We demonstrate continuous wave supercontinuum generation extending to the visible spectral region by pumping photonic crystal fibers at 1.07 µm with a 400 W single mode, continuous wave, ytterbium fiber laser. The continuum spans over 1300 nm with average powers up to 50 W and spectral power densities over 50 mW/nm. Numerical modelling and understanding of the physical mechanisms has led us to identify the dominant contribution to the short wavelength extension to be trapping and scattering of dispersive waves by high energy solitons.
© 2008 Optical Society of America
Continuous wave (CW) pumping of optical fibers has led to the highest spectral power, and some of the smoothest, supercontinua demonstrated to date [1–7]. The resulting sources are useful for a wide range of applications ranging from biomedical imaging to chemical sensing. The fundamental mechanisms, based on modulation instability (MI) leading to soliton formation and subsequent soliton dynamics, are also intrinsically interesting. A long standing issue is the lack of generation of blue-shifted spectra from the commonly used infrared CW lasers. In this paper we demonstrate the first CW pumped supercontinuum to reach the visible spectral region. We also scale the average power to an unprecedented level of 50 W, leading to spectral power densities of over 50 mW/nm. To achieve this we use a 400 W CW pump source and therefore these experiments are in a novel pump regime compared to previous CW pumped supercontinua. The generation of frequency up-shifted components from a CW pump source has been previously observed from 1.55 µm pump wavelengths in conventional optical fibers , but some confusion has arisen as to the physical mechanism for this occurrence, with references being made to fission of high order soliton solutions [8,9], a process which appears to be in conflict with the basic MI dynamics. In this work we consider the fundamental processes involved in the CW supercontinuum development and find that the blue-shifting spectral components are due to trapping of dispersive waves by high energy solitons, a process widely exploited in pulse pumped conditions [10, 11].
Continuous wave supercontinua were first generated in the late 1990s [12, 13], but significant development did not occur until high nonlinearity fibers and high power single mode CW lasers became more widely available. The first demonstration in photonic crystal fiber (PCF)  showed that multi-watt average powers are achievable in a simple experimental configuration. Subsequently a large body of work has been produced showing results pumped at 1.55 µm in conventional optical fibers [2, 3, 6, 14] and at 1.06 µm in PCF [1, 4, 5, 7]. In the former case, due to favorable dispersion curves, continua extending to wavelengths short of the pump wavelength have been observed , along with the usual Raman-soliton continuum extending to longer wavelengths. In PCFs pumped at 1.06 µm this has not been observed until now.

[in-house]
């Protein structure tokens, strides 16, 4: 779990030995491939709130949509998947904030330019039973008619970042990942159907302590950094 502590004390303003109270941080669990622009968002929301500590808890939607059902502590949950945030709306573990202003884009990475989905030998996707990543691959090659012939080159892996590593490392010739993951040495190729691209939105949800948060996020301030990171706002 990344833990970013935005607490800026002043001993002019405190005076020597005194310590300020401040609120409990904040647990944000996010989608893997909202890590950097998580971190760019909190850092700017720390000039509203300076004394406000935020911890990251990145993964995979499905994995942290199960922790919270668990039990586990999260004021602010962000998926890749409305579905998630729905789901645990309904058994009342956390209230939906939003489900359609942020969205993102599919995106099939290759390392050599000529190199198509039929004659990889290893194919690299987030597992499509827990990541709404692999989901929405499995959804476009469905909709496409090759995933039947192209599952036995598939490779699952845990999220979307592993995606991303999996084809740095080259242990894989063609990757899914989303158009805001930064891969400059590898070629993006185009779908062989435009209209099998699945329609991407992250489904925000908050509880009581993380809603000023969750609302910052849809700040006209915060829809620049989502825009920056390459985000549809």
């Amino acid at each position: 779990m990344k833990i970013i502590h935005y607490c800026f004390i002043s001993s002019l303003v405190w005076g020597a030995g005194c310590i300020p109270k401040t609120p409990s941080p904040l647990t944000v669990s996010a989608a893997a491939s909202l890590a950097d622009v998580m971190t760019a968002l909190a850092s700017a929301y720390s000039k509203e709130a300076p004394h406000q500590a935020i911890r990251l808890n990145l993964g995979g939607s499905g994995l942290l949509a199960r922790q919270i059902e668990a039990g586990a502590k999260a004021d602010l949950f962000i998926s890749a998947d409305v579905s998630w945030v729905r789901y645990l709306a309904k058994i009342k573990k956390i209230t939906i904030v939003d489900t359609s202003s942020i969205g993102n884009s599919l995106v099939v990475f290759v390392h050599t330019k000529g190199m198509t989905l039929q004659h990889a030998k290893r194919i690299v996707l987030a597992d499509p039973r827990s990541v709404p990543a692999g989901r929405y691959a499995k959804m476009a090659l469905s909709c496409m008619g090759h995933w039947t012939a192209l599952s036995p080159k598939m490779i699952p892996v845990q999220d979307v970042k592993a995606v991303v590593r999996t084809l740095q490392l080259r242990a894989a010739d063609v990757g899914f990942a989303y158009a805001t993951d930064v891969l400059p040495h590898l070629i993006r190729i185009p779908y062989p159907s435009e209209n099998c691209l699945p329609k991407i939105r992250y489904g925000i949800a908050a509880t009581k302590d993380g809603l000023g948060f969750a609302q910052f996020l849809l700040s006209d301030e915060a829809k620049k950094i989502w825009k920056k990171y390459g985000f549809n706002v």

The reason for this fact is due to competing requirements on the dispersion curves for efficient Raman-soliton continuum generation to long wavelengths, and for short wavelength extension. For the former, it is important that |β 2|/γ (where β 2 is the group velocity dispersion and γ the nonlinear coefficient) stays relatively constant with wavelength, to allow the solitons to shift as far as possible to longer wavelengths before broadening so much that Raman self-scattering no longer occurs. For the latter, we need to pump close to the zero dispersion wavelength, to allow MI or soliton coupling to dispersive waves to transfer power to the normal dispersion region. These two requirements conflict as pumping close to the zero generally implies a steeper dispersion slope.
We have recently taken two approaches to achieving short wavelength generation for 1.07 µm pumping, with the aim of generating a continuous wave visible supercontinuum, which would have numerous applications. In one approach we have optimized the dispersion to precisely accommodate the relevant phase and group velocity matching conditions to reach the visible, sacrificing somewhat the Raman-soliton continuum . As an alternative, in the present work, we show how by power scaling the pump, using an industrial class continuous wave fiber laser, we can also extend to the visible spectral region.
This paper is organized as follows. In Section 2 we explain the experimental setup and the results we have achieved. In Section 3 we discuss our model of nonlinear propagation in optical fibers, including some details on the initial conditions. In Section 4 we discuss the physical mechanisms involved along with some simulation results and note that further extension to the blue should be possible using cascaded or tapered fibers.
Figure 1 shows the experimental setup. The industrial class pump laser was supplied by IPG Photonics. It emitted up to 432Wof average power at 1.07 µm, with random polarization and a spectral linewidth of 3.6 nm. The single mode output of the laser was interfaced to a collimating unit producing a 7 mm (1/e2) collimated beam. Correspondingly, we were unable to splice the laser output directly to the setup and therefore used a bulk lens in order to couple this beam into a series of mode matching single mode fibers to reduce the mode field diameter, before finally splicing to the PCF we were using. The free-space coupling was typically greater than 70% efficient, the total free-space to PCF efficiency was between 30% and 50% depending on the splice loss to the PCF. The coupling at full power was stable, and did not require constant monitoring or adjustment, at least for time periods exceeding 1 hour, however, in initial experiments we reduced the thermal load on the coupling lens and input fiber by modulating the laser with a duty cycle of between 1 and 40. Final results were taken with no modulation in order to scale the average power. References to equivalent power refer to the peak or equivalent CW power with no modulation.